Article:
I'm gonna take some time to explain the mental gymnastics I went through creating this website in such a weird and unique way that I don't think many other people will ever attempt to do: using Racket.
Racket + XML Trees
It all starts with a simple XML tree, known as an X-expression (xexpr). The xexpr tree is a list of symbols with sub-lists of more elements. It's exactly like an S-expression tree (sexpr), but with the intent of being used to represent XML trees.
This is used in conjunction with the Racket XML library which can transform an xexpr tree into an XML document. Naturally since HTML is in part some kind of weird derivation of XML, this can also be used to write HTML documents.
I got the weird idea that if I used this, I could create a statically-hosted website, such as the one you're reading right now. GitLab CI, which is used, downloads a Racket-based Docker image and runs the Racket source files, which really just writes a bunch of xexpr trees to files. So if you're reading this, you're reading an xexpr tree.
Parameters, Tasks and Templates
I write all of my website from within Racket. Could I write my website from purely Markdown files, as many other static site generators (SSGs) do? Well.... I thought about it, but decided not to.
The beauty of Racket is how simple it is to code. I like the idea of data and code not being separate entities, that is I don't design a Racket program to parse text files, I design a Racket program to interpret Racket data structures.
Thing is, with Markdown and SSGs, they usually are very restrictive in what you can and can't do. Images usually have very little presentation without additional tools; they're just embedded images. If I wanted to display an image with a caption, I'd have to either create a custom Markdown plugin script in an SSG, or embed HTML in my Markdown files each time. Not a fantastic option, but...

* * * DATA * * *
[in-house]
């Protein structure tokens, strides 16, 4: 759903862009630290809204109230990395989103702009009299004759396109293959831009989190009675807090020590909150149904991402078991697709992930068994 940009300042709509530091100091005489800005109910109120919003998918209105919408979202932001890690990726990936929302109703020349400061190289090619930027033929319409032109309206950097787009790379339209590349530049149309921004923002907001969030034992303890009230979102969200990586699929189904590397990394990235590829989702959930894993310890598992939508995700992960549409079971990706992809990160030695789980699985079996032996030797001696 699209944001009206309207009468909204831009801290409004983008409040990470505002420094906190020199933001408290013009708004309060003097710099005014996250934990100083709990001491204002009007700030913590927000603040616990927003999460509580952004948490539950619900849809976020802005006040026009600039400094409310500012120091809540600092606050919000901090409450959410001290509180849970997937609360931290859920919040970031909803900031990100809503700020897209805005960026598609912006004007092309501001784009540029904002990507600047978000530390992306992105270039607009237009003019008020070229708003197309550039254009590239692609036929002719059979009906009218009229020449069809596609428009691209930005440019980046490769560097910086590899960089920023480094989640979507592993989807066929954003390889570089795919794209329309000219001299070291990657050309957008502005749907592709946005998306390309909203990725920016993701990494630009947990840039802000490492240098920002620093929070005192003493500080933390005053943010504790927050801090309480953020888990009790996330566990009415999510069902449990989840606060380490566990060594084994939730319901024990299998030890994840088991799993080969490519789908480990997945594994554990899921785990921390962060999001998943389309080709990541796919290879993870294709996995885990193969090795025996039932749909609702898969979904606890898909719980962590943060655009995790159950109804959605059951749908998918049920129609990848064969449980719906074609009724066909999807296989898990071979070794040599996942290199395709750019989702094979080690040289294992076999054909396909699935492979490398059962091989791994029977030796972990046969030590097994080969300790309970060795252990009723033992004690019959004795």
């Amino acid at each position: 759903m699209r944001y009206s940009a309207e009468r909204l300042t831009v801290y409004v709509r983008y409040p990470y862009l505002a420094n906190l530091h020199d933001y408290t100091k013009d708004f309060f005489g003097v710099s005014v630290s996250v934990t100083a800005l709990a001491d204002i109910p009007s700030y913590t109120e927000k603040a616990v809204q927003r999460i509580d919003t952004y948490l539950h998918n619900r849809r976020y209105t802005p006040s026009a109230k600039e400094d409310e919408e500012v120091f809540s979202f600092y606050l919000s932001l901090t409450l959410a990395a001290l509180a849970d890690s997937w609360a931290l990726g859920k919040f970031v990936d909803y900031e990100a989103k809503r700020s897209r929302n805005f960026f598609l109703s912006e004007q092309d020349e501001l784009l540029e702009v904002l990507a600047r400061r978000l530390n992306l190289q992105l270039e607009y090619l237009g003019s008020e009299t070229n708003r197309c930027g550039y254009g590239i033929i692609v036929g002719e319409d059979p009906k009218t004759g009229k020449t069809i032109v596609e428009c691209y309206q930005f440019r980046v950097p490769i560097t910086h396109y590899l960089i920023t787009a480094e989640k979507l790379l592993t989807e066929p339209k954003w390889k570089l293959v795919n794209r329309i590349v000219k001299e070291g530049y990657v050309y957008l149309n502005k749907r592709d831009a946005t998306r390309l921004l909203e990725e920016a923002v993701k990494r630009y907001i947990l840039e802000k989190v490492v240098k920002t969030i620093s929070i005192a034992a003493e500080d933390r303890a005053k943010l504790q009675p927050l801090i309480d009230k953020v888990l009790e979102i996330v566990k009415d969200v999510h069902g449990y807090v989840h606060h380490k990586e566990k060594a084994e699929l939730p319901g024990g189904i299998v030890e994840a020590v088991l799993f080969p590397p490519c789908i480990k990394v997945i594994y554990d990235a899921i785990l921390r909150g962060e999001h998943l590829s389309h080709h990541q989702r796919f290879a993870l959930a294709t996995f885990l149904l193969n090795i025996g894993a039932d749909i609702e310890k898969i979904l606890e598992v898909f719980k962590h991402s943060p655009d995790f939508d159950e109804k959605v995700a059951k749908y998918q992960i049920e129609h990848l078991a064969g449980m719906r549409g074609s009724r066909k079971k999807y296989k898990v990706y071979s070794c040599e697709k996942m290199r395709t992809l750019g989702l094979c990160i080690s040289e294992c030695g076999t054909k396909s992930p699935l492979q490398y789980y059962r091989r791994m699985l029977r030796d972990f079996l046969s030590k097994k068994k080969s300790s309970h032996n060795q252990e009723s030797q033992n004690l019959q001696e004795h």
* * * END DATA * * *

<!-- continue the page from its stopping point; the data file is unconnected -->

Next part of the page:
I started working on a Markdown parser, before quickly questioning myself 'why am I even doing this? I don't even really like Markdown'. There had to be a better way to structure my pages, something more tolerable.
I decided to abuse two things in Racket: evaluating code files, and using parameters. This lead to the creation of my 'task' system, where parts of my website are assigned responsibilities to tasks.
What is a task file? It's just a list of Racket functions I want evaluated each time I want to build my website. Each time a task is ran, it should accomplish a goal in the build stage of my website. For example, my 'index.rkt' file has the goal to create my root 'index.html' file.
How it works is that Racket will load a file and evaluate the code as-is with the current namespace of Racket functions. To make it simple, I create a set of functions to use within tasks that simplify the process to create a web page (or multiple).
However I had some shortcomings; evaluating files doesn't import definitions, it just runs the code. The only way to communicate from the parent process to the evaluated code is using parameters to modify data. This actually isn't a problem for me, and I can make great use of it. (Importing definitions requires some additional work from racket/load)